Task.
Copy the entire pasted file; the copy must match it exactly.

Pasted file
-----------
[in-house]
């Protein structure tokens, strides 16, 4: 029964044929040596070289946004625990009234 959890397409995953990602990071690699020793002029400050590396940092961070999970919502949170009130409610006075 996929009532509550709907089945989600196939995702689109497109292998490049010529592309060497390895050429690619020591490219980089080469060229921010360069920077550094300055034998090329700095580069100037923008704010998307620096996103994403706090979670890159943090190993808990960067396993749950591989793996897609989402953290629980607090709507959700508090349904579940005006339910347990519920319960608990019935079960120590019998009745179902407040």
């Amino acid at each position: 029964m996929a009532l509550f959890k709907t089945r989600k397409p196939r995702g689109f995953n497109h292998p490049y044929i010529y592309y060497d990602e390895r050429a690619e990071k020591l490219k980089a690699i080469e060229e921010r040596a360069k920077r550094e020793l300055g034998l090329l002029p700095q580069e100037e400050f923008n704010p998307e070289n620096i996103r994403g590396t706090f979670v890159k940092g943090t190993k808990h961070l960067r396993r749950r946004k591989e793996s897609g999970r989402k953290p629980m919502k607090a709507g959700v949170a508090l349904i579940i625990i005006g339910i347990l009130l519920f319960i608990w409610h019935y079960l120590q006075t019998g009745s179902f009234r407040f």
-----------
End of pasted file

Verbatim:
[in-house]
């Protein structure tokens, strides 16, 4: 029964044929040596070289946004625990009234 959890397409995953990602990071690699020793002029400050590396940092961070999970919502949170009130409610006075 996929009532509550709907089945989600196939995702689109497109292998490049010529592309060497390895050429690619020591490219980089080469060229921010360069920077550094300055034998090329700095580069100037923008704010998307620096996103994403706090979670890159943090190993808990960067396993749950591989793996897609989402953290629980607090709507959700508090349904579940005006339910347990519920319960608990019935079960120590019998009745179902407040």
């Amino acid at each position: 029964m996929a009532l509550f959890k709907t089945r989600k397409p196939r995702g689109f995953n497109h292998p490049y044929i010529y592309y060497d990602e390895r050429a690619e990071k020591l490219k980089a690699i080469e060229e921010r040596a360069k920077r550094e020793l300055g034998l090329l002029p700095q580069e100037e400050f923008n704010p998307e070289n620096i996103r994403g590396t706090f979670v890159k940092g943090t190993k808990h961070l960067r396993r749950r946004k591989e793996s897609g999970r989402k953290p629980m919502k607090a709507g959700v949170a508090l349904i579940i625990i005006g339910i347990l009130l519920f319960i608990w409610h019935y079960l120590q006075t019998g009745s179902f009234r407040f």